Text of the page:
According to Allergy UK, the UK’s leading medical charity dealing with allergies, pets represent the second most important cause of home allergies in humans. In the US, three in ten people have allergic reactions to cats and dogs. And cat allergies seem to be twice as common as dog allergies. Life with cat allergies raises a lot of questions to all of us feline lover, from what they really are and how to recognize them, to treatment and avoidance. Here is what we need to know.
What are cat allergies?
Cat allergies are allergic reactions to allergens produced by cats. Our immune system fights off harmful substances (bacteria and viruses) with antibodies. However, an allergic individual has an oversensitive immune system that attacks harmless proteins present in cat’s saliva and dandruff the same way it would the dangerous substances.
But how do allergic reactions exactly occur? One of the prominent contributors to all allergic reactions is histamine, and its levels have been noted to rise during allergic responses. Mainly stored in mast cells and basophils, histamine is a nitrogenous compound involved in immune responses, inflammatory responses, and regulation of the physiological function in the gut. It also acts as a neurotransmitter in the brain, spinal cord and uterus. Histamine is just one of many mediators in allergic reactions, but it plays a primary role in allergic rhinitis, anaphylaxis and asthma. Allergic rhinitis, or hay fever, is a type of inflammation in the nose that occurs as a result of an immune reaction to allergens in the air. Sign of allergic rhinitis are runny or stuffy nose, sneezing, swelling, watering and itchiness of the eyes.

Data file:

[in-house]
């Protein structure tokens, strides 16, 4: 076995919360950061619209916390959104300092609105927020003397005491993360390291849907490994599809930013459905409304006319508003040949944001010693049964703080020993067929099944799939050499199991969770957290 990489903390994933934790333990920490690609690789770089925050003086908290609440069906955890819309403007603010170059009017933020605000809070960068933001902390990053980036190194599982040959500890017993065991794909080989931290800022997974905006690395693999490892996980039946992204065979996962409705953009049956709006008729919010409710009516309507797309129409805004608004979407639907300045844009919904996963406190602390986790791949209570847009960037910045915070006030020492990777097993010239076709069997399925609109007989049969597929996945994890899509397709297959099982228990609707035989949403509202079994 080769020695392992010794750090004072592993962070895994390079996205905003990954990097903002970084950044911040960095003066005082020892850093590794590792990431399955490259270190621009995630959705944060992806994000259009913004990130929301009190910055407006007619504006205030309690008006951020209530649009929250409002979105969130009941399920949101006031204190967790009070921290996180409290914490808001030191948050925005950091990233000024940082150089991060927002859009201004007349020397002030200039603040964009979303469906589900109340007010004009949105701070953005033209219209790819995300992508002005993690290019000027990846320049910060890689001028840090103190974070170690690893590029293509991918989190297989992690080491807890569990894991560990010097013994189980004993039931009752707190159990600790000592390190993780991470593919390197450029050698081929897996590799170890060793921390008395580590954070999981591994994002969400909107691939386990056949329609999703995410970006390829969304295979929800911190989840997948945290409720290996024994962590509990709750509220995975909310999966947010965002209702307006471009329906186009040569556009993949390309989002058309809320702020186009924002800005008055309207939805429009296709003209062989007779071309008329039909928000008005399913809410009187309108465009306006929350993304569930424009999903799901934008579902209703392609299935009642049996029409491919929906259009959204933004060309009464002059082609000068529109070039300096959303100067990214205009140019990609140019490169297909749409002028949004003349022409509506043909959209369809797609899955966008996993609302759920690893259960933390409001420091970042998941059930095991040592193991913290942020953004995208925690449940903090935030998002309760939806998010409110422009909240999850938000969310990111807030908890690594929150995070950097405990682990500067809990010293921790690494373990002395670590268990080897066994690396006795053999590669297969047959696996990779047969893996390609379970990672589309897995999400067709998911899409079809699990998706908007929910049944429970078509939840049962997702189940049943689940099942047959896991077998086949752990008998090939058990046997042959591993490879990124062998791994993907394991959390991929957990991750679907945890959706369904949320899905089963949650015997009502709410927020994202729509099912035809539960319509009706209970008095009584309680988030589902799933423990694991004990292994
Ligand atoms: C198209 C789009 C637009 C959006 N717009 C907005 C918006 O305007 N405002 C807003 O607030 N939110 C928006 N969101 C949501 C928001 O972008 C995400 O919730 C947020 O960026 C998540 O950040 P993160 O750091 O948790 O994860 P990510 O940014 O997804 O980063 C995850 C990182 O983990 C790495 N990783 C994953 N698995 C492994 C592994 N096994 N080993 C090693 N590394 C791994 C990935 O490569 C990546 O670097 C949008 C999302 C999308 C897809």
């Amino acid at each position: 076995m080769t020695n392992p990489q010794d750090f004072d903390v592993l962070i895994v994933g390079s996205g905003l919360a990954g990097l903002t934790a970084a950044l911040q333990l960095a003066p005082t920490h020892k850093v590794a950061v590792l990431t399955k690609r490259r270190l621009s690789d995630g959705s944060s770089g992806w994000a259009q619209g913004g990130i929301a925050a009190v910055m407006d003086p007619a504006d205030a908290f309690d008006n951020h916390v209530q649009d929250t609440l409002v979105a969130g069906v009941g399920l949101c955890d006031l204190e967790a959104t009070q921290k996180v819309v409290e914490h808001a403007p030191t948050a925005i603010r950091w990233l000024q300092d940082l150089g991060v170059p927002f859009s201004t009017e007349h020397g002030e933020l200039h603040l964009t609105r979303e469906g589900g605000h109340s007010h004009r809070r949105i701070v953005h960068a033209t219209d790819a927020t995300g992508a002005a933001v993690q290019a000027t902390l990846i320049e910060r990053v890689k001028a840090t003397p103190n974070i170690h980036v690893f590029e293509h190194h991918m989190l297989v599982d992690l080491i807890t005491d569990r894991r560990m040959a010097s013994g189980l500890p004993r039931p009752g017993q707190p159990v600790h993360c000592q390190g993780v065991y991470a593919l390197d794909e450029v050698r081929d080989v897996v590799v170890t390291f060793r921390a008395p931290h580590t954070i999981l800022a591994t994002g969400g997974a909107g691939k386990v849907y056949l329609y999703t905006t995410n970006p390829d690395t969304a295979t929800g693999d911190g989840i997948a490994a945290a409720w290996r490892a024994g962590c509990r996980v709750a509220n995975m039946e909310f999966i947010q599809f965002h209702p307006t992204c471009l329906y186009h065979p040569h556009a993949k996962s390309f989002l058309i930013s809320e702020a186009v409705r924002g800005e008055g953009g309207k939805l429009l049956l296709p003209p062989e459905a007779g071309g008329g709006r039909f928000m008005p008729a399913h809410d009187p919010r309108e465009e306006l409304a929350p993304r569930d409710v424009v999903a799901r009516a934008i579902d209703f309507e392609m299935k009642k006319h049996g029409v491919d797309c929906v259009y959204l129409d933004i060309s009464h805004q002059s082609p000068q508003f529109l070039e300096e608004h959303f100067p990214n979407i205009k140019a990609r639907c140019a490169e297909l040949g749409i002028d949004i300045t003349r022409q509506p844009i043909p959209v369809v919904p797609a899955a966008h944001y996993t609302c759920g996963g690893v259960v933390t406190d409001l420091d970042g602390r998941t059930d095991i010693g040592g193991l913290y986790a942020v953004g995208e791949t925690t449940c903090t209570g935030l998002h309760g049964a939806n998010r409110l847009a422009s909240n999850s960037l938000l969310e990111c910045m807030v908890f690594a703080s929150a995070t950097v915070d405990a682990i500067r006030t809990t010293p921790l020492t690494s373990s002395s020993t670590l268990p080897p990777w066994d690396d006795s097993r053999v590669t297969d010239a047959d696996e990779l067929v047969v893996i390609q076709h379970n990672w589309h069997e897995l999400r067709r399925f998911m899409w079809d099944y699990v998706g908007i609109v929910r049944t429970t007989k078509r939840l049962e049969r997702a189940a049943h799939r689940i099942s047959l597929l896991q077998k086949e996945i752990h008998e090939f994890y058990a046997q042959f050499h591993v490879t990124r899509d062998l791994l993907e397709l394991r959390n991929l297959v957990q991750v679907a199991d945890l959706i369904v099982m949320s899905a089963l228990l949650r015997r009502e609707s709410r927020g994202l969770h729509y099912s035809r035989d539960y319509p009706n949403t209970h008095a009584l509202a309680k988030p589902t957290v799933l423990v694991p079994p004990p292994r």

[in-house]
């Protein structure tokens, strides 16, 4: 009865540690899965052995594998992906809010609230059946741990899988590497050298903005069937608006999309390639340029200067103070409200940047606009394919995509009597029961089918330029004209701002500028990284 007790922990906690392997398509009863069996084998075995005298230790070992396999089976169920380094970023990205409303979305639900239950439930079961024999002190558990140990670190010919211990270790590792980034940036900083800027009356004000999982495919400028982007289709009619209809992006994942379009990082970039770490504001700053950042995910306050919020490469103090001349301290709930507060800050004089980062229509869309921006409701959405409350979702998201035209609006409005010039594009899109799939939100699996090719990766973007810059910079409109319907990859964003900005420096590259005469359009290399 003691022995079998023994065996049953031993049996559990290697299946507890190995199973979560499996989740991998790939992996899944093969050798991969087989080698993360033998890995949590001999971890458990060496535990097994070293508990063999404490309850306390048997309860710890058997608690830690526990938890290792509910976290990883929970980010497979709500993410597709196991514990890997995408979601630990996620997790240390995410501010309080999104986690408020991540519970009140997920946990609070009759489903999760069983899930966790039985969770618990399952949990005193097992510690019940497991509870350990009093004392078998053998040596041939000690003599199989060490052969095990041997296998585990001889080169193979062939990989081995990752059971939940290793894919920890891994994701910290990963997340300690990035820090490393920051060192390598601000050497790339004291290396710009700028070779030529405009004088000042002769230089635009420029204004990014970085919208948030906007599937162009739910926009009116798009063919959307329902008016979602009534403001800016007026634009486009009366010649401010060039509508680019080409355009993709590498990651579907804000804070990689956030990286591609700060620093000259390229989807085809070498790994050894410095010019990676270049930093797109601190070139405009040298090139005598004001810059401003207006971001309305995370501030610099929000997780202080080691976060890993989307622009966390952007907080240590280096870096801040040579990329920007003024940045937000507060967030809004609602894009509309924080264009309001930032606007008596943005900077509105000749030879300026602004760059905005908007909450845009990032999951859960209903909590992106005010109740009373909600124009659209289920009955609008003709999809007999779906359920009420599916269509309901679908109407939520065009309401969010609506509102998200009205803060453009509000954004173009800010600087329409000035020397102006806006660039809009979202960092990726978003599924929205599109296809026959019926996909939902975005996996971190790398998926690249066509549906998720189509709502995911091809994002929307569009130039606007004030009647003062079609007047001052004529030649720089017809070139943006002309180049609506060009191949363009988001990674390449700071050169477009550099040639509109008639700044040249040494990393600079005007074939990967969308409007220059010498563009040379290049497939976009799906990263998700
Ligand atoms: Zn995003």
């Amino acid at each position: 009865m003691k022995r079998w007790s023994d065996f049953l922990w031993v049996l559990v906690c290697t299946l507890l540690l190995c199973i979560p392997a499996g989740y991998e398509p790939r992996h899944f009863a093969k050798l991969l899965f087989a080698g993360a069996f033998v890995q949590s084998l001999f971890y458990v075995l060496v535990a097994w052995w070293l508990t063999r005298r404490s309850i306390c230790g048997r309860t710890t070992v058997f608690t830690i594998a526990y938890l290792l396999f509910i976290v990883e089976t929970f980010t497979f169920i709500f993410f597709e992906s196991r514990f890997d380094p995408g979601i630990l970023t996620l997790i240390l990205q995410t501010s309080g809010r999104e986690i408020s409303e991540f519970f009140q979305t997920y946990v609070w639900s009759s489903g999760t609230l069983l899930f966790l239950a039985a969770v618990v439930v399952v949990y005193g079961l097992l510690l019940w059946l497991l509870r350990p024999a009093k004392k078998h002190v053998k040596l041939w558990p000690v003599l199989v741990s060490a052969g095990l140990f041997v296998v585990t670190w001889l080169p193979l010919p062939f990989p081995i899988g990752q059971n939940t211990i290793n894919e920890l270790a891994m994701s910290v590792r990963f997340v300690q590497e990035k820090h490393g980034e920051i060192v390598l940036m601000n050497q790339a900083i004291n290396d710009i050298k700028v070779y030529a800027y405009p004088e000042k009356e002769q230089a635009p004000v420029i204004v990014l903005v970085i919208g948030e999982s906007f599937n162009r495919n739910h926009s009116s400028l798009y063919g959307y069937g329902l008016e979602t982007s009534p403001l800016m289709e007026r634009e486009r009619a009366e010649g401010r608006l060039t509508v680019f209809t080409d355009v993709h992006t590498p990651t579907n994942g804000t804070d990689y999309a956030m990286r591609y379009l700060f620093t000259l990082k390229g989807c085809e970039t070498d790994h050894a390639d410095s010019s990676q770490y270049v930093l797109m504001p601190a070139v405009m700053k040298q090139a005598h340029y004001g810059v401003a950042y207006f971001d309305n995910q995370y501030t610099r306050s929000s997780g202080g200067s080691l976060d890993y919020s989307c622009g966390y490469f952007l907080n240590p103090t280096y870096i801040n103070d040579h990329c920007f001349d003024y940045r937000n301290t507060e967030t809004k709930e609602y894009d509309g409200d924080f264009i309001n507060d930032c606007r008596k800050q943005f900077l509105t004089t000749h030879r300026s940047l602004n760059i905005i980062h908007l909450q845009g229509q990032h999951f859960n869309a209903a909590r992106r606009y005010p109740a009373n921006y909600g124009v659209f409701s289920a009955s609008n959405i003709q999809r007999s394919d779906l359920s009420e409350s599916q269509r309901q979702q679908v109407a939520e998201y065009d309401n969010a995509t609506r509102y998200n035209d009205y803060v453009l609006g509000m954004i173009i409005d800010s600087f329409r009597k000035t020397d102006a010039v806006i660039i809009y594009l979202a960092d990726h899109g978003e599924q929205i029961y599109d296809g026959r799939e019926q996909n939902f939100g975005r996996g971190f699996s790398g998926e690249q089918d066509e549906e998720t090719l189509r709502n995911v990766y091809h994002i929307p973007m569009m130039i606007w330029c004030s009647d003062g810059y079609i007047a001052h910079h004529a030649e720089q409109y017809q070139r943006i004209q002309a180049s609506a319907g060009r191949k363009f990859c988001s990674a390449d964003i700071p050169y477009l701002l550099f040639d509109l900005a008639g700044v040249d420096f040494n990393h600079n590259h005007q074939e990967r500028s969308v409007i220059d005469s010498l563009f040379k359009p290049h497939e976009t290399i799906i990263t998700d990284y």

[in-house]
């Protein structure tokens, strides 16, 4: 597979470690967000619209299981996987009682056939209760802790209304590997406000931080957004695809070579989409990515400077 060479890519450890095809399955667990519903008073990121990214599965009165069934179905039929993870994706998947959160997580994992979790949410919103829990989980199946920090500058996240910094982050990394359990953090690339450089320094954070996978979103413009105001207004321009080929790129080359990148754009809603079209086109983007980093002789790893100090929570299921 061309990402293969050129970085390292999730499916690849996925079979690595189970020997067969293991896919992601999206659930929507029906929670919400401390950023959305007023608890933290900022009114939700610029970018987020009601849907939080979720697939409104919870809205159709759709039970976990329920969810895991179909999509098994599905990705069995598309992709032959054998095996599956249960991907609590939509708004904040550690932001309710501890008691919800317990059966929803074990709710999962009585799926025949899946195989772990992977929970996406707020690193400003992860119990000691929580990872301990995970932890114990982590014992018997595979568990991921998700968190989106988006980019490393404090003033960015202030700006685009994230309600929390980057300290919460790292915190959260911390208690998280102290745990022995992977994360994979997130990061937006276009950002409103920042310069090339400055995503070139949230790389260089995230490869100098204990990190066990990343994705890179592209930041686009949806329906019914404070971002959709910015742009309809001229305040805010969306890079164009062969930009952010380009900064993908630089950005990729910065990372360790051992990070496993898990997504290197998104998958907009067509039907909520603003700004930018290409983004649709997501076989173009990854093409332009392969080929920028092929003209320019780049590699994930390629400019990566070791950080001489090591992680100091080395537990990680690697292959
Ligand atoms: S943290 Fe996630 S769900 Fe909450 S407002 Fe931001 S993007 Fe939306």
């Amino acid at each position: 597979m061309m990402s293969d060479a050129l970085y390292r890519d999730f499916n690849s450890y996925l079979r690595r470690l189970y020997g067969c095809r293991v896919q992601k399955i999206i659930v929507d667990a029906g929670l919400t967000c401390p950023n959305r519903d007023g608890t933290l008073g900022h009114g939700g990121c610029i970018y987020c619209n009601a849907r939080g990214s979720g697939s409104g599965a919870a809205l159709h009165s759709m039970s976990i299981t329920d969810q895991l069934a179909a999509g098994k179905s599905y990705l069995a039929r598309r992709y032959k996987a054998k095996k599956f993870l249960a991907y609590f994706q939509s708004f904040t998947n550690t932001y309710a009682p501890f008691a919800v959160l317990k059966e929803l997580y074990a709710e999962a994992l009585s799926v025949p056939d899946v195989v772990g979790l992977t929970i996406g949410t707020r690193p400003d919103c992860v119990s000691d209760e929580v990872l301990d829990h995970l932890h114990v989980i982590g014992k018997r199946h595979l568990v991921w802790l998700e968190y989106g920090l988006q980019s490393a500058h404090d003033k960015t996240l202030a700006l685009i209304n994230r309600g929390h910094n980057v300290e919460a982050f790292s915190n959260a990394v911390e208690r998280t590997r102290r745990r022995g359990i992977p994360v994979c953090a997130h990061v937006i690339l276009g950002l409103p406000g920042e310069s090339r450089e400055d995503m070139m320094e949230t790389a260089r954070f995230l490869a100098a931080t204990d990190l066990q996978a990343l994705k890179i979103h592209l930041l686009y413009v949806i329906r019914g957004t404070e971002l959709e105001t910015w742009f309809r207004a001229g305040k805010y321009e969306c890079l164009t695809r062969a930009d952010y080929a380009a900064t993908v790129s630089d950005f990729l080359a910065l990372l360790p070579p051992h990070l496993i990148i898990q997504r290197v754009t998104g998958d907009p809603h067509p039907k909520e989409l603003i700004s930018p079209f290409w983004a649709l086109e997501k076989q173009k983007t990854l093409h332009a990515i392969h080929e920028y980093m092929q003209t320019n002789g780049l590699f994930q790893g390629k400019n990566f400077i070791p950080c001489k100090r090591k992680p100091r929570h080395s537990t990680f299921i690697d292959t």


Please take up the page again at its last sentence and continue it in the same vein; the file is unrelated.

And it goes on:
What causes cat allergies?
Cat allergies are not caused by cat’s fur like it’s widely believed. Cat allergies are caused by the proteins present in cat’s saliva and dandruff, known as allergens. Five cat allergens are currently described in the literature:
1. Fel d 1 (a secretoglobin)
2. Fel d 2 (an albumin)
3. Fel d 3 (a cystatin)
4. Fel d 4 (a lipocalin)
5. IgA (immunoglobin A)